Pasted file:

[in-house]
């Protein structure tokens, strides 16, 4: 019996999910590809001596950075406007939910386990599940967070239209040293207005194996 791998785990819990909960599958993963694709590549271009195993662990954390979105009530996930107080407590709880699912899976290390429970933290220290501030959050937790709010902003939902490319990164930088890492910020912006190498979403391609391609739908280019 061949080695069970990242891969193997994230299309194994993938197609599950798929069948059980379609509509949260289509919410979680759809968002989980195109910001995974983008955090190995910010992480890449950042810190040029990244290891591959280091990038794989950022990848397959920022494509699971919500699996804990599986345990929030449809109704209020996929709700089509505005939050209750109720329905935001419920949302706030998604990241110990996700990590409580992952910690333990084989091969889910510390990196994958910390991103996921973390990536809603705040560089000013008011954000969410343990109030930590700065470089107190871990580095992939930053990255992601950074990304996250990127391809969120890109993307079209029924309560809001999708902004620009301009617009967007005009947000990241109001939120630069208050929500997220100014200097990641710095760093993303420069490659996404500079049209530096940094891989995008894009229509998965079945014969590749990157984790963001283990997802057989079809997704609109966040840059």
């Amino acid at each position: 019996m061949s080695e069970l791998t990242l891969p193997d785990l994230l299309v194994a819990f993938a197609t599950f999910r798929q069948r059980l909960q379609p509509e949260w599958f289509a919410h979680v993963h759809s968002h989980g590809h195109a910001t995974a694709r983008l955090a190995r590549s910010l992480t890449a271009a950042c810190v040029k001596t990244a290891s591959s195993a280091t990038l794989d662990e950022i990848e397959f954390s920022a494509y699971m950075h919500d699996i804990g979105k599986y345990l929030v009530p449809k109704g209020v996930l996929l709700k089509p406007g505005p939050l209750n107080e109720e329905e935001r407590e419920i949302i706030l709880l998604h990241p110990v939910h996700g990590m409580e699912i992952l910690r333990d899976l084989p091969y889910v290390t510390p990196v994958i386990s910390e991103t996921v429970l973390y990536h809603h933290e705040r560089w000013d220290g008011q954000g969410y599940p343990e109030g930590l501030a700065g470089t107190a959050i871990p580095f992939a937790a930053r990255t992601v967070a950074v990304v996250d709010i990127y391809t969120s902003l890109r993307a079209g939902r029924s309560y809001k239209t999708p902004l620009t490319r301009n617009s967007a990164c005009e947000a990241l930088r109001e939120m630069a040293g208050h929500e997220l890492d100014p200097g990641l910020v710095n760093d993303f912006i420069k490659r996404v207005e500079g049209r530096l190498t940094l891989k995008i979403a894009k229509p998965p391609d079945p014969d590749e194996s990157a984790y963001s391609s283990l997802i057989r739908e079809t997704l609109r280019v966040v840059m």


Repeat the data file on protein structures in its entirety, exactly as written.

[in-house]
């Protein structure tokens, strides 16, 4: 019996999910590809001596950075406007939910386990599940967070239209040293207005194996 791998785990819990909960599958993963694709590549271009195993662990954390979105009530996930107080407590709880699912899976290390429970933290220290501030959050937790709010902003939902490319990164930088890492910020912006190498979403391609391609739908280019 061949080695069970990242891969193997994230299309194994993938197609599950798929069948059980379609509509949260289509919410979680759809968002989980195109910001995974983008955090190995910010992480890449950042810190040029990244290891591959280091990038794989950022990848397959920022494509699971919500699996804990599986345990929030449809109704209020996929709700089509505005939050209750109720329905935001419920949302706030998604990241110990996700990590409580992952910690333990084989091969889910510390990196994958910390991103996921973390990536809603705040560089000013008011954000969410343990109030930590700065470089107190871990580095992939930053990255992601950074990304996250990127391809969120890109993307079209029924309560809001999708902004620009301009617009967007005009947000990241109001939120630069208050929500997220100014200097990641710095760093993303420069490659996404500079049209530096940094891989995008894009229509998965079945014969590749990157984790963001283990997802057989079809997704609109966040840059």
């Amino acid at each position: 019996m061949s080695e069970l791998t990242l891969p193997d785990l994230l299309v194994a819990f993938a197609t599950f999910r798929q069948r059980l909960q379609p509509e949260w599958f289509a919410h979680v993963h759809s968002h989980g590809h195109a910001t995974a694709r983008l955090a190995r590549s910010l992480t890449a271009a950042c810190v040029k001596t990244a290891s591959s195993a280091t990038l794989d662990e950022i990848e397959f954390s920022a494509y699971m950075h919500d699996i804990g979105k599986y345990l929030v009530p449809k109704g209020v996930l996929l709700k089509p406007g505005p939050l209750n107080e109720e329905e935001r407590e419920i949302i706030l709880l998604h990241p110990v939910h996700g990590m409580e699912i992952l910690r333990d899976l084989p091969y889910v290390t510390p990196v994958i386990s910390e991103t996921v429970l973390y990536h809603h933290e705040r560089w000013d220290g008011q954000g969410y599940p343990e109030g930590l501030a700065g470089t107190a959050i871990p580095f992939a937790a930053r990255t992601v967070a950074v990304v996250d709010i990127y391809t969120s902003l890109r993307a079209g939902r029924s309560y809001k239209t999708p902004l620009t490319r301009n617009s967007a990164c005009e947000a990241l930088r109001e939120m630069a040293g208050h929500e997220l890492d100014p200097g990641l910020v710095n760093d993303f912006i420069k490659r996404v207005e500079g049209r530096l190498t940094l891989k995008i979403a894009k229509p998965p391609d079945p014969d590749e194996s990157a984790y963001s391609s283990l997802i057989r739908e079809t997704l609109r280019v966040v840059m």